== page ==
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How to Become the ‘Entrepreneurial You’ in Retirement

Author Dorie Clark on ways to profit from your expertise


Part of the America’s Entrepreneurs Special Report

If you hope to either start your own business, consult or freelance during retirement, Dorie Clark, author of the excellent new book, Entrepreneurial You: Monetize Your Expertise, Create Multiple Income Streams and Thrive, has some great ideas for you.

I recently interviewed Clark about the book, and to hear her advice on how to make money from doing what you love — and to earn what you’re worth. Highlights appear below.

Clark is a marketing strategy consultant and a Duke University Fuqua School of Business professor. Her latest book is a follow-up Reinventing You (one of my picks for Best New Books For Your Career in 2014 and Stand Out.

The Dirty Secret of the Entrepreneurial Economy

But this book addresses what Clark calls “the dirty secret of today’s entrepreneurial economy” And that is simply this: “Being excellent and even being well-known and respected in your field  just isn’t enough.”

Entrepreneurial You is chock-full of actionable strategies, profiles of entrepreneurs (their struggles and successes) and topics like building a speaking practice, becoming a consultant or coach and creating digital products. Equally valuable, Clark doesn’t shy away from talking money. Citing her own experience as well as input from other entrepreneurs, she provides realistic estimates on how much you could earn from different income streams.

Turning Speaking Into Money

For example, Clark shares that prior to the publication of her first book, she rarely earned more than a couple of hundred dollars to give a talk and often spoke for free (as do most speakers). After the book came out, however, she was surprised to discover she could earn $5,000 to speak. Today, with three books and hundreds of speaking engagements to her credit, she commands $20,000+ per talk.

Entrepreneurial You is a terrific read for entrepreneurs of all ages, but I think it’s especially useful if you’re looking to profit from their expertise during your retirement.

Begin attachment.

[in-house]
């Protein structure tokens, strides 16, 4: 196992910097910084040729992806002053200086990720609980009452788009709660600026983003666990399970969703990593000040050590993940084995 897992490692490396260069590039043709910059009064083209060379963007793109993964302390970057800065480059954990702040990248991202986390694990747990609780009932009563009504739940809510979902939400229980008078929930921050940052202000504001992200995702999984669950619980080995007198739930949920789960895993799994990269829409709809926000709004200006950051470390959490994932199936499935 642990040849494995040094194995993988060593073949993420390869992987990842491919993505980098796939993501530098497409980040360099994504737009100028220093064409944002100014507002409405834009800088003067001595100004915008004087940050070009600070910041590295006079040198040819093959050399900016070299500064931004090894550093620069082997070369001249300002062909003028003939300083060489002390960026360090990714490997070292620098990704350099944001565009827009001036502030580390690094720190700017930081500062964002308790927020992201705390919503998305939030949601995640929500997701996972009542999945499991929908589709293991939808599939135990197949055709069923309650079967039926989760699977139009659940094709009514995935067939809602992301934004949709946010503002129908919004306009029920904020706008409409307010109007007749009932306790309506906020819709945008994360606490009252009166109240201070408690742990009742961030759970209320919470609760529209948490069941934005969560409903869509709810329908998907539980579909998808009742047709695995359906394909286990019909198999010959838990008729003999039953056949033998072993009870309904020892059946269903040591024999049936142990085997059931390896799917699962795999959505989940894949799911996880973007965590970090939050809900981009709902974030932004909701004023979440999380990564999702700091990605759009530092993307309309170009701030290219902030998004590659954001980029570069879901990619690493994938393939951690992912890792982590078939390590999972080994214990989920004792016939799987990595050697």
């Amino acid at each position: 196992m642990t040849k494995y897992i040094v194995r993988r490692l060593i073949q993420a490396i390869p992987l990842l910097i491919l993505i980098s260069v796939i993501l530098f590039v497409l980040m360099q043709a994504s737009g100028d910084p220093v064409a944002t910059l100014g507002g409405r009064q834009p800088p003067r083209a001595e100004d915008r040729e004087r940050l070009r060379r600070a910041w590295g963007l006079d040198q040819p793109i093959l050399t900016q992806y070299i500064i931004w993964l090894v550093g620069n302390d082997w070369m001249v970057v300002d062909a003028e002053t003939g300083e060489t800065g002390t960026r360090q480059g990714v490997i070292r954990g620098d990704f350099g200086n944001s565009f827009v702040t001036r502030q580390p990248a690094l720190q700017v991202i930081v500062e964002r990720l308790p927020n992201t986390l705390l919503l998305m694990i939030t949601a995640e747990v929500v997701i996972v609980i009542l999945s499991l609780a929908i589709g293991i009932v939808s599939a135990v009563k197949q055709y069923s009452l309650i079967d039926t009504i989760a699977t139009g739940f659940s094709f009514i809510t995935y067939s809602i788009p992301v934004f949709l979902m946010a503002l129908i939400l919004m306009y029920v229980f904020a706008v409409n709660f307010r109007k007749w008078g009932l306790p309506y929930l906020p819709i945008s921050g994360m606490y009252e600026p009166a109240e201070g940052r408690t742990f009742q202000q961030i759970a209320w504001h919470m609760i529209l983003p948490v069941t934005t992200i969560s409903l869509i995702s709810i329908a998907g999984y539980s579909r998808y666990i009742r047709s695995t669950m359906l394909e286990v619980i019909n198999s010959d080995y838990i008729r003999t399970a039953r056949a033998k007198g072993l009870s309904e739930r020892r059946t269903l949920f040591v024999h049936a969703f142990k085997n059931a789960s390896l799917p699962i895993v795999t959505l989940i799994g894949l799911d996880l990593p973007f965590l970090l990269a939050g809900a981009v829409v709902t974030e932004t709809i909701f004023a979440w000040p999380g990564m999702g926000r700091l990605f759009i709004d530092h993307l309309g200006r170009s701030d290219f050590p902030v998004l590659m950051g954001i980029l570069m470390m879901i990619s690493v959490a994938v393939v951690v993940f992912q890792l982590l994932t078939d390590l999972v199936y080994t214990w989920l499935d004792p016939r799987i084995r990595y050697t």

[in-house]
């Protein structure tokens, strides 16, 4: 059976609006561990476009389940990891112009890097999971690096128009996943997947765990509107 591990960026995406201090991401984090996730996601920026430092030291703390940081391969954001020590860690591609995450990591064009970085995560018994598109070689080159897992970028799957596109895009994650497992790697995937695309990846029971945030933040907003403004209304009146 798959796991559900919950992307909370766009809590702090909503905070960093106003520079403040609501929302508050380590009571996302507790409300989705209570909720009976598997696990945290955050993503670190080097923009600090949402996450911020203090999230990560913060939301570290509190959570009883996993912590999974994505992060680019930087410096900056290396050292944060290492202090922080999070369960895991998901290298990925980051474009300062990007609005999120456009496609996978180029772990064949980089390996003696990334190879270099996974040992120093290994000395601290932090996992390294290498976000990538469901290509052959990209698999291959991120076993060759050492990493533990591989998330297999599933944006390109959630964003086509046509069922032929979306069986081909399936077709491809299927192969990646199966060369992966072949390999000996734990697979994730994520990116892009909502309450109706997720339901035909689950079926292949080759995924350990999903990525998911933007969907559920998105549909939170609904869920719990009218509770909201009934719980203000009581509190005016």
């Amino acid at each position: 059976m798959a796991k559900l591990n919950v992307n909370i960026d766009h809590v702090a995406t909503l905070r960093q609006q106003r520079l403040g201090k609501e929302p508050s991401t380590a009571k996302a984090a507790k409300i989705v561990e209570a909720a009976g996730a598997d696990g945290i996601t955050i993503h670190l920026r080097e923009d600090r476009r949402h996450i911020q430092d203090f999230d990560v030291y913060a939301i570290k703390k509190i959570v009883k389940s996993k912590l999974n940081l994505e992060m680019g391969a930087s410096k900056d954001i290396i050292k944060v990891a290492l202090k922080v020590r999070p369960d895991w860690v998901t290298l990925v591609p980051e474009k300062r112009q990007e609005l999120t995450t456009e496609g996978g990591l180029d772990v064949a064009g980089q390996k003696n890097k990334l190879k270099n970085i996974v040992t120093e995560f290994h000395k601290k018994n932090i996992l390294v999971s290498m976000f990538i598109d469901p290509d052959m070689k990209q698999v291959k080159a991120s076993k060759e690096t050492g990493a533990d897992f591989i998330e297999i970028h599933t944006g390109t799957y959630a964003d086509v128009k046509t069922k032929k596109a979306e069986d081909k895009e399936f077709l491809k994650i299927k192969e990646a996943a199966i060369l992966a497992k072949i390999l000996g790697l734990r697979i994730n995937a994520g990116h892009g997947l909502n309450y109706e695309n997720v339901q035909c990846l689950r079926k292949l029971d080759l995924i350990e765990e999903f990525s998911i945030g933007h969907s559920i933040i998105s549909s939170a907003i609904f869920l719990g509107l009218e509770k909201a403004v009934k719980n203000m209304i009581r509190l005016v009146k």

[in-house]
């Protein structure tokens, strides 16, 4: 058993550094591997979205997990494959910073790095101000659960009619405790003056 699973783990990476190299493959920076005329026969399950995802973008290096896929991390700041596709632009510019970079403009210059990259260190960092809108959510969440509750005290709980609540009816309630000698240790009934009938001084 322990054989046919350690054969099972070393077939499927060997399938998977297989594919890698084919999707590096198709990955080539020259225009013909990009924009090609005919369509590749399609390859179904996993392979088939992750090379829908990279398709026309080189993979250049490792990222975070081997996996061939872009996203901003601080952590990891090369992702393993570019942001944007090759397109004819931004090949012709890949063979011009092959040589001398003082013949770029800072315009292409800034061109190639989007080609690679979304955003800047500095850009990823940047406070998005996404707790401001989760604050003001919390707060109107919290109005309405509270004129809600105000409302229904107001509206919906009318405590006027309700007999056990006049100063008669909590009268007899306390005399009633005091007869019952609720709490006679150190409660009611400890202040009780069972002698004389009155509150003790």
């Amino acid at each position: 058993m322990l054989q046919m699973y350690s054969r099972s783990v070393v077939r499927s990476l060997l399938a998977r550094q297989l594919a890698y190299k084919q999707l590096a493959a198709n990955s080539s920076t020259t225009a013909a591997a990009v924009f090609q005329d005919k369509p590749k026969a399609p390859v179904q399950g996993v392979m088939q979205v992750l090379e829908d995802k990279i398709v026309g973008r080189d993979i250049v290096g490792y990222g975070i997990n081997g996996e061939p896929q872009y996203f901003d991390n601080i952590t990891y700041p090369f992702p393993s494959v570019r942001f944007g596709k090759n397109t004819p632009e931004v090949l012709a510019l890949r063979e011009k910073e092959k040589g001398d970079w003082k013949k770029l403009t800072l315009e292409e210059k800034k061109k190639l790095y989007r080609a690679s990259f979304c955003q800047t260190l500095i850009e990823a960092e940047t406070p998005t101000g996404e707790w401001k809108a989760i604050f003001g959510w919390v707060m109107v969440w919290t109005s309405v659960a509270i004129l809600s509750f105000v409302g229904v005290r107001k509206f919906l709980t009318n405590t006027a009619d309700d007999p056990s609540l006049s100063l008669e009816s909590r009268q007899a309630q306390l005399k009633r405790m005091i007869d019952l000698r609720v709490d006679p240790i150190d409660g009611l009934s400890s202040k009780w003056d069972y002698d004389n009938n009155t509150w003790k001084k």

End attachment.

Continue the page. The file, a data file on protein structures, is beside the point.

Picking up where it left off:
Becoming ‘Entrepreneurial You’ in Retirement

Here’s what Clark told me about ways to jump start your semi-retirement plans and become Entrepreneurial You:

Next Avenue: Are there any income streams that you think are particularly well-suited for a flexible semi-retirement?

Credit: Marilyn Humphries
Author, Dorie Clark
Dorie Clark: The obvious one that comes to mind is consulting. It leverages your professional expertise and you can get started with virtually no start-up costs.

I’m also a big fan of content creation, such as starting a blog or podcast.

Why?

I think that can be an especially satisfying if you’ve been feeling stifled in your career and are eager for a more creative outlet. It’s also a great way to test the waters and get a feel for what your audience wants and needs before you invest in more complex projects, like writing a book or developing an online course.

In the book, you discuss the importance of getting clear on your priorities before striking out on your own. What are some important questions to consider?

How much freedom do you want to travel? In other words, how important is it to have a business that is location-independent?

If your goal is to be able to pick up and go as you please, you’ll want to avoid location-dependent income opportunities, such as a consulting assignment that requires you to be onsite most days. You’ll also want to avoid gigs that require you to be onsite to manage employees.

Also: How important is it for you to earn income right away? If your goal is to generate immediate income, you should probably stick with work that is closely aligned to what you already know and do. But if you can afford to wait for income, you can probably afford to test out new fields of interest. The longer your time horizon, the greater your flexibility.

Learning the “how-to’s” of being an entrepreneur is a daunting proposition. What’s the most effective and cost-efficient way to streamline this process?

In our culture, we tend to think the best way to learn something new is to go back to school for a degree. But for too many people, that’s like trying to kill a fly with a hammer. Don’t put yourself into debt needlessly.

Instead, start by doing informational interviews with other successful entrepreneurs to learn more about what it takes to be successful in that line of work. Then, make a list of the skills you need to develop or improve.

Then what?

From there, look for the fastest, most effective ways to gain those missing skills.

Sometimes the answer might be something as simple as reading a lot of books or listening to lots of podcasts on a specific topic, like marketing or pricing. Other times it might make sense to take a one-off class or do a quick internship.

As you learn, you might discover thought leaders in the field who you might want to connect with or take a course from. The key is to look for the minimum viable intervention.

Do you have any tools our readers can access to learn more?

Absolutely. I invite your readers to download a free copy of the Entrepreneurial You Self-Assessment Workbook at Dorieclark.com/entrepreneur to get started on their own entrepreneurial journey.

Nancy Collamer
By Nancy Collamer
Nancy Collamer, M.S., is a career coach, speaker and author of Second-Act Careers: 50+ Ways to Profit From Your Passions During Semi-Retirement. Her website is MyLifestyleCareer.com; on Twitter she is @NancyCollamer.

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